Laura Herner, a professor at Mitchell Hamline School of Law in St. Paul, Minnesota, said other challenges might call into question whether state laws sufficiently and clearly allow for exceptions to protect the life or health of a pregnant woman.
Now that the high court has ruled that the U.S. Constitution does not guarantee the right to an abortion, abortion rights supporters will make the case that state constitutions protect such a right.
A judge heard arguments on that issue Monday in Florida, where attorneys sought an emergency injunction to stop a new law from going into effect Friday. The ban beyond 15 weeks has exceptions to save the pregnant woman’s life or prevent physical harm or in cases where the fetus has a fatal abnormality. The ACLU of Florida has argued it violates the Florida Constitution.
In a lawsuit filed by a Jewish congregation in Florida, arguments over religious liberty and the separation of church and state will come into play.
Still other cases could be filed as states try to sort out whether abortion bans in place before Roe was decided — sometimes referred to as “zombie laws” — apply now that there is no federal protection for abortion.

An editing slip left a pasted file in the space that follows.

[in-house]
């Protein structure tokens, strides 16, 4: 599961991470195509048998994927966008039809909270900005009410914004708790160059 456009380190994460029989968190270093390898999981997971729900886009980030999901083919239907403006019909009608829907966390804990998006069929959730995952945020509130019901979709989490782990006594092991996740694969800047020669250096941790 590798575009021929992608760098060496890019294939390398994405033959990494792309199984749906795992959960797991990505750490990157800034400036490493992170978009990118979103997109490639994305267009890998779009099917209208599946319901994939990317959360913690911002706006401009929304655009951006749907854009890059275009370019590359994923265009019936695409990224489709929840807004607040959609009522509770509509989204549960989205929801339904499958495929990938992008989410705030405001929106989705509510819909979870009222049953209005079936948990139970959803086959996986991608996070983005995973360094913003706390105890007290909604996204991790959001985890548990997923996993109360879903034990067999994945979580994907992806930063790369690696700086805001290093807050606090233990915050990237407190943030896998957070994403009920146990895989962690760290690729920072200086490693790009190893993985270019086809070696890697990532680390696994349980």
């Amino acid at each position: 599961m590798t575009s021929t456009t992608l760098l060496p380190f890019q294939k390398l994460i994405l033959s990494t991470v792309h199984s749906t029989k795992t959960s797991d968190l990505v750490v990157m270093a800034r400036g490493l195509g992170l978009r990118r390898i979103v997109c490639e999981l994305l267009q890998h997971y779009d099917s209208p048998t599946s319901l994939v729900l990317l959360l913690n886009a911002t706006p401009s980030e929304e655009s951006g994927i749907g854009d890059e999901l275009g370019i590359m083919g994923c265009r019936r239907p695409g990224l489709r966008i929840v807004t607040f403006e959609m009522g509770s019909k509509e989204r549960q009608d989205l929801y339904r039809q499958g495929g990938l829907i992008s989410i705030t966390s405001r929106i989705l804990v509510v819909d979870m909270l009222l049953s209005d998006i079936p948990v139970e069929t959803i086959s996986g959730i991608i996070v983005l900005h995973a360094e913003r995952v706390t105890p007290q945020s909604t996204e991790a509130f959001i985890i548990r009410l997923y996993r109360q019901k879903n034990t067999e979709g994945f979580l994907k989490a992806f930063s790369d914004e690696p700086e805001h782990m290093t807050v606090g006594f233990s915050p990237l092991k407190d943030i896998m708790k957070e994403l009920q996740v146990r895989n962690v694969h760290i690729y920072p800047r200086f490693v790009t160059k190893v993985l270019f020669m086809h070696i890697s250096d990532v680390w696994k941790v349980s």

For instance, Wisconsin passed a law in 1849 banning abortions except to save the life of the mother. Attorney General Josh Kaul, a Democrat, said he does not believe it’s enforceable. Abortion opponents have called on lawmakers to impose a new ban.
In the meantime, Planned Parenthood of Wisconsin said it immediately suspended all abortions, though the district attorneys in Madison and Milwaukee have both suggested that they would not enforce the ban.
In Michigan, Planned Parenthood challenged a 1931 abortion ban ahead of last week’s Supreme Court ruling. In May, a judge said the ban could not be enforced because it violates the state’s Constitution. Abortion rights supporters are now trying to get a proposed state constitutional amendment on the ballot in November to protect abortion and birth control.
Idaho, Oklahoma and Texas have adopted laws that allow people to seek bounties against those who help others get abortions. It is an open question as to whether that means people can be pursued across state lines, and legal challenges over those issues are likely to come up in cases of both surgical abortions and those using medicine mailed to patients.
The California Legislature, controlled by Democrats, passed a bill Thursday to shield abortion providers and volunteers in the state from civil judgments imposed by other states. In liberal Massachusetts, Gov. Charlie Baker, a Republican, signed an executive order Friday that prohibits state agencies from assisting other states’ investigations into anyone who receives a legal abortion in Massachusetts.
The challenge filed in Arizona, where most providers stopped offering abortions, said the legal questions are urgent.
Even if abortions resume in weeks or months, the plaintiffs said, “patients may be at greater risk of medical complications or may lose access to abortion altogether as a result of the delay.”
Story by Kevin McGill, Amy Forliti and Geoff Mulvihill. Associated Press writers Anthony Izaguirre, Scott Bauer, Kate Brumback, Steve LeBlanc and Don Thompson contributed to this report.